Patients with acute brain injury represent a category at risk to develop ARDS both because of the adrenergic cascade and the inflammatory reaction, and because of the ventilatory strategy implemented to optimize gas exchange. Nevertheless, no clinical trial has been performed to evaluate the effect of protective ventilatory strategies upon severe acute brain injury patients.
AIMS The aim of this study is to investigate whether the application of a protective ventilatory strategy, defined as low tidal volume and moderate levels of PEEP, improves the combined end point of "event free survival" defined as survival without ventilator dependency or ARDS diagnosis, without adversely affecting neurological outcome.
Secondary aim of this study is to evaluate if protective ventilatory strategy may increase number of ventilator and organ failure free days, reduce intensive care unit (ICU) length of stay, reduce the incidence of ventilator associated pneumonia (VAP), reduce concentrations of plasma inflammatory cytokines (IL-6, TNF-alpha, TNF-RI/II, IL-8, IL-1ra, IL-1beta), without adversely affecting neurological outcome as measured by the Modified Oxford Handicap scale at intensive care unit discharge and the Glasgow Outcome Scale-extended (GOSe) at 6 months.
|Study Type :||Interventional (Clinical Trial)|
|Estimated Enrollment :||524 participants|
|Intervention Model:||Parallel Assignment|
|Masking:||None (Open Label)|
|Official Title:||Protective Ventilatory Strategy in Severe Acute Brain Injury: Randomized Multi-center Controlled Trial|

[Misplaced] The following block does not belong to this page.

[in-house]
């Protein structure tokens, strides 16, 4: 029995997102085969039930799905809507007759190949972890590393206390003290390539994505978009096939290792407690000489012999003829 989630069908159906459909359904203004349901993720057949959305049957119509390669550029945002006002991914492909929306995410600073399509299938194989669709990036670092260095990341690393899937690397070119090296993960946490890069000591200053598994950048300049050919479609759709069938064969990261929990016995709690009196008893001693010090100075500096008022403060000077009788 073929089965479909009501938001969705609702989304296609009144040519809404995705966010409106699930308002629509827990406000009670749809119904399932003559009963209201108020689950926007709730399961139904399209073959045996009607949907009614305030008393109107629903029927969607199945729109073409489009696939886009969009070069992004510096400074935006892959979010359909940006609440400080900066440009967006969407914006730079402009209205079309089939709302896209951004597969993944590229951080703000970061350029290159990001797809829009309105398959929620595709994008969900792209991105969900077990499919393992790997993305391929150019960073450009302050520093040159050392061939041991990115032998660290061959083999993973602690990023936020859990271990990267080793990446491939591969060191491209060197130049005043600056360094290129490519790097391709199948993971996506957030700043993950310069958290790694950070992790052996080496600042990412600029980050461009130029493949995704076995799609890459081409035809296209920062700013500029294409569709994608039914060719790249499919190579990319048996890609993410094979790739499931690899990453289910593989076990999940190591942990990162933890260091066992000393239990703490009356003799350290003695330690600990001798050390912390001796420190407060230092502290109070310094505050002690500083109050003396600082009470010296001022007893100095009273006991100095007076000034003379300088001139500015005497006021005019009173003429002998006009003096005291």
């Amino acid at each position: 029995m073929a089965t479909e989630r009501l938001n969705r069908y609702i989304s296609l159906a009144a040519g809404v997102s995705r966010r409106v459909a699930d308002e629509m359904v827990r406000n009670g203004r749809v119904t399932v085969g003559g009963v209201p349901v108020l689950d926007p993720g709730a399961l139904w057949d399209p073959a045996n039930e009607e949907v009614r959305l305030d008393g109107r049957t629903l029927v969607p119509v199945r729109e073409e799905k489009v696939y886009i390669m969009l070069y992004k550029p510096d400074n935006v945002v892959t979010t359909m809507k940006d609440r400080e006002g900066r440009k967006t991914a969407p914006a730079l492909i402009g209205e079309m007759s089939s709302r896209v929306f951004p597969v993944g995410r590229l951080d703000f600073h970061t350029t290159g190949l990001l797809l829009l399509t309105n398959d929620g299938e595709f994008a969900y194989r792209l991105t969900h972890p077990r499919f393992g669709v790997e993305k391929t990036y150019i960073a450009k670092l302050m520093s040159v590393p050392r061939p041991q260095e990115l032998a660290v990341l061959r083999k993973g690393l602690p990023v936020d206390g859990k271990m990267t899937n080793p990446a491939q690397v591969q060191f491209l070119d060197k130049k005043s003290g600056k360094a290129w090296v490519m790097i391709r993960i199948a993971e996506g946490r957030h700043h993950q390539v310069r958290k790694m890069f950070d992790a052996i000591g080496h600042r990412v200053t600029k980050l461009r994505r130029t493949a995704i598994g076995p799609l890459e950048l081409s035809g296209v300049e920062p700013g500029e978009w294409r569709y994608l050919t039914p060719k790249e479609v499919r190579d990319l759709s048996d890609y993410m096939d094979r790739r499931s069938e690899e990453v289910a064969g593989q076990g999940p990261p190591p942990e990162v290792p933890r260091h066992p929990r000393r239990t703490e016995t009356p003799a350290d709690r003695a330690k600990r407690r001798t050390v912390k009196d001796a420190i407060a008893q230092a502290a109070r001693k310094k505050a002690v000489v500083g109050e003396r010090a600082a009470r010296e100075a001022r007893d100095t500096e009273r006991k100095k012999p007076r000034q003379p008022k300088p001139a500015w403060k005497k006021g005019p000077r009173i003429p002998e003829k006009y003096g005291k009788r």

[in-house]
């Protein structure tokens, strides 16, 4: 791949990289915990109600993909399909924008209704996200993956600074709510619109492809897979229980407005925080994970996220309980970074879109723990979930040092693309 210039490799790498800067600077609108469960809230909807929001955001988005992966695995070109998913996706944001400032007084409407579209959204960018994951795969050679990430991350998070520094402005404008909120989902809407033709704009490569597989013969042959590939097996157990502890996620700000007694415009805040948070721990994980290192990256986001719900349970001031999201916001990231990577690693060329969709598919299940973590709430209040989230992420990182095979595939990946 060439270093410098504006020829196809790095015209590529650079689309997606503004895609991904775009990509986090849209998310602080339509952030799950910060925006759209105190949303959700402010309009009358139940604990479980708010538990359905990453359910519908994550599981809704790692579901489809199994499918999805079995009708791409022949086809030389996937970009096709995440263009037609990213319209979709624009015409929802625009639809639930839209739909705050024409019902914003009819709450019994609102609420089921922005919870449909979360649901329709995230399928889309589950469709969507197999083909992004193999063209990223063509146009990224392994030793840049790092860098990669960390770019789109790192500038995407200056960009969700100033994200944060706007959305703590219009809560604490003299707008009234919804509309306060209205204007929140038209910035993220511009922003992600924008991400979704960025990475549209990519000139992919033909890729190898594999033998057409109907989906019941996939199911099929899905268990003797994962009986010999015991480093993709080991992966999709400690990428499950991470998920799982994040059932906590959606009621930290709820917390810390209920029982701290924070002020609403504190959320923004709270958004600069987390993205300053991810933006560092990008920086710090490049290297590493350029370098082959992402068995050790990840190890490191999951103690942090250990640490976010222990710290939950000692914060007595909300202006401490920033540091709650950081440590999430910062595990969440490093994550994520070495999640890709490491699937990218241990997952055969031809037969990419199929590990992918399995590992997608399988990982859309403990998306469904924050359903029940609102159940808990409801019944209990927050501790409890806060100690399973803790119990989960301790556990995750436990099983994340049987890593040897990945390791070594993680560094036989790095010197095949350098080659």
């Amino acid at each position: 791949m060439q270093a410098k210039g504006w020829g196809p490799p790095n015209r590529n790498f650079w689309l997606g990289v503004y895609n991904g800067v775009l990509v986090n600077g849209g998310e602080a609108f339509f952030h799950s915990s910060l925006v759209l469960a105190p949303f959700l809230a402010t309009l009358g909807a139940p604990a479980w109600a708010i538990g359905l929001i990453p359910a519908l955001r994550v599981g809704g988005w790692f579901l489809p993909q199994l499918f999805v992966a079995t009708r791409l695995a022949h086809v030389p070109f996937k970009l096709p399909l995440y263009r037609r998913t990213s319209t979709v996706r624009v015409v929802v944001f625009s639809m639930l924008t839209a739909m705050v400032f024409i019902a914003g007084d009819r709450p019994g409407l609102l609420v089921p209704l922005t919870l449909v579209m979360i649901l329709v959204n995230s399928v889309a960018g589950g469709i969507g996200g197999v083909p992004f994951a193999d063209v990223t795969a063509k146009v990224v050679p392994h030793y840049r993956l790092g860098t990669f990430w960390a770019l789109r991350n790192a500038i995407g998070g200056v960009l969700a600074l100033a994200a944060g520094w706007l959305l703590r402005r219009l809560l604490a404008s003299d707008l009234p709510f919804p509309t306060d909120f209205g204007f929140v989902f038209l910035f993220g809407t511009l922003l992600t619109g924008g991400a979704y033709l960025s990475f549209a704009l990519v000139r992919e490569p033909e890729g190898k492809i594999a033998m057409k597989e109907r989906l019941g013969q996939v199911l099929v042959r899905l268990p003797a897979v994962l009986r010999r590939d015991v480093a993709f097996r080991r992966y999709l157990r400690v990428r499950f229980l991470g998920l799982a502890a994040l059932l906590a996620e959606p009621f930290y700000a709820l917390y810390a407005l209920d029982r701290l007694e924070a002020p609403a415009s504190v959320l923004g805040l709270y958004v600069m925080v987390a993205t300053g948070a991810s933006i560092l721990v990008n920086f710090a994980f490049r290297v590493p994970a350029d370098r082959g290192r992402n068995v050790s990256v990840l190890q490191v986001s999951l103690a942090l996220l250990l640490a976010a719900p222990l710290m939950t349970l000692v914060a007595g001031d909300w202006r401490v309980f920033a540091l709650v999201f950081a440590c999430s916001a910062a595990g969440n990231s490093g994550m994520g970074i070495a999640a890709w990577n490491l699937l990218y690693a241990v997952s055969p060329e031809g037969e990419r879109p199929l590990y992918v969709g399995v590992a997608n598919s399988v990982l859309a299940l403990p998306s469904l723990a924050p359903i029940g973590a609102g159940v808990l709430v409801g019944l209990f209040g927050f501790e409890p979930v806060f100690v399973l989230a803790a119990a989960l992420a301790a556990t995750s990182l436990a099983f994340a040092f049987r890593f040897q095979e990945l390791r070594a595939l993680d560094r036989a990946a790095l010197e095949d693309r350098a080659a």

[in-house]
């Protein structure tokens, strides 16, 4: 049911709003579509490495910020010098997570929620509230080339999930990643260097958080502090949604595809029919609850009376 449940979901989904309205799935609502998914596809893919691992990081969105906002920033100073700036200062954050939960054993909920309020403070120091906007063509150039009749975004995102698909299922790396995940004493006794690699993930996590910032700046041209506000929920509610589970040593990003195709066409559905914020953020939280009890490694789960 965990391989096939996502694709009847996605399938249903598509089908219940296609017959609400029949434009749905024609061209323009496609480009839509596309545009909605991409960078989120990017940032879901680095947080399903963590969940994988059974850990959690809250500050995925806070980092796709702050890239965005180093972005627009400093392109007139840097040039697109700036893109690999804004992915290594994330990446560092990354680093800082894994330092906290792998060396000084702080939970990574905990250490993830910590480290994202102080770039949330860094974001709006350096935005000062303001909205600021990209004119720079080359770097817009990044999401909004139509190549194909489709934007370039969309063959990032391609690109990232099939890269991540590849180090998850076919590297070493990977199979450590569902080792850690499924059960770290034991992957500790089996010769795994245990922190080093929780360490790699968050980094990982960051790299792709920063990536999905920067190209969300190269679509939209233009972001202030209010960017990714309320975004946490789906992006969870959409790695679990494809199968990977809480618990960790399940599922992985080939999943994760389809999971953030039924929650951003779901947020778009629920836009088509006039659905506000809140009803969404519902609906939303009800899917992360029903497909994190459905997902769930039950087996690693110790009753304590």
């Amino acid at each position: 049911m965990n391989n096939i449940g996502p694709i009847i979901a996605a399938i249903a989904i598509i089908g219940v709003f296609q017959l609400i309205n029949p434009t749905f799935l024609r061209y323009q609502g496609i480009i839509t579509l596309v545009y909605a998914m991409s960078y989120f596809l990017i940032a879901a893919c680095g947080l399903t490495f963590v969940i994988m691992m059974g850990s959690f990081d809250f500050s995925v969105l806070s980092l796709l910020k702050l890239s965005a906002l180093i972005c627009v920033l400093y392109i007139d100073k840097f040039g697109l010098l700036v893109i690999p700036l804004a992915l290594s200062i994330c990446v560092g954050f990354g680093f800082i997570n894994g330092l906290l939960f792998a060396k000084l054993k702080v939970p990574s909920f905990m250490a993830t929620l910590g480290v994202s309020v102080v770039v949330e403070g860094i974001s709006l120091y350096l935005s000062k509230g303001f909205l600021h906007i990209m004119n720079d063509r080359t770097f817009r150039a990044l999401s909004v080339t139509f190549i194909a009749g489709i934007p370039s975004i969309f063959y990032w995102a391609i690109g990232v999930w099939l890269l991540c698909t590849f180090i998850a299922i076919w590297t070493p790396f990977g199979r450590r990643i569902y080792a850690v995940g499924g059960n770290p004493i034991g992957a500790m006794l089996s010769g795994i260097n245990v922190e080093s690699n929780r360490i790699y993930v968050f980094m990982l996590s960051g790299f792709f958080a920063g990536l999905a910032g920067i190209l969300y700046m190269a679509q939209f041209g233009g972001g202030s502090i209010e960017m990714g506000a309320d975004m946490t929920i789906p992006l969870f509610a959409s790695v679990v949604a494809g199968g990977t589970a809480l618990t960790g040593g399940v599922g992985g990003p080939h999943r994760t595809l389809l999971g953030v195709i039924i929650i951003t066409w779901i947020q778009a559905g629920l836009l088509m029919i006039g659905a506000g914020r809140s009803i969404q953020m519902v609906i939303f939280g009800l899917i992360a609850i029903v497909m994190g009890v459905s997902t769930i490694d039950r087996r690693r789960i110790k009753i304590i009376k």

|Study Start Date :||October 2013|
|Estimated Primary Completion Date :||October 2017|
|Estimated Study Completion Date :||March 2018|
Active Comparator: Conventional Ventilatory Strategy
Conventional Ventilatory Strategy
Procedure: Conventional Ventilatory Strategy
The conventional strategy will be the standard of care with a lower limit of tidal volume equal to 8 ml/Kg of predicted body weight and with a PEEP of 4 cmH2O
Experimental: Protective Ventilatory Strategy
Protective ventilatory strategy
Procedure: Protective Ventilatory Strategy
The protective strategy will consist of a tidal volume of 6 ml/Kg of predicted body weight, with a PEEP of 8 cmH2O
- proportion of event free survival [ Time Frame: 28 days ]
combined end point of "event free survival" defined as survival without ventilator dependency or ARDS* diagnosis
*ARDS will be defined according to Berlin definition criteria. If chest x-ray is not immediately available, ARDS diagnosis will be suspected and confirmed later on.
- Number of ventilator free days at 28 days [ Time Frame: 28 days ]
- number of ICU free days at day 28 after randomization [ Time Frame: participants will be followed for the duration of ICU stay, an expected average of 3 weeks ]
- Incidence of ventilator associated pneumonia (VAP) [ Time Frame: 28 days ]
- Cumulative SOFA free score from the randomization to day 28 [ Time Frame: 28 days ]
- Concentrations of plasma inflammatory cytokines [ Time Frame: 7 days ]
- Modify Oxford Handicap Scale at ICU discharge [ Time Frame: participants will be followed for the duration of ICU stay, an expected average of 3 weeks ]
- Glasgow Outcome Scale extended (GOSe) at 6 months [ Time Frame: at 6 months ]
- Mortality at day 28 after randomization [ Time Frame: 28 days ]
- LOS in ICU [ Time Frame: 20 days (average time) ]length of stay in intensive care unit
- Hospital length of stay (HLOS) [ Time Frame: 30 days (average time) ]length of stay in hospital
Please refer to this study by its ClinicalTrials.gov identifier (NCT number): NCT01690819
|Contact: Luciana Mascia, MD, PhDemail@example.com|
|University of Turin - Department of Anesthesia and Intensive care Medicine||Recruiting|
|Turin, Italy, 10126|
|Contact: Luciana Mascia, MD, PhD|
|Principal Investigator:||Luciana Mascia, MD, PhD||University of Turin, Italy|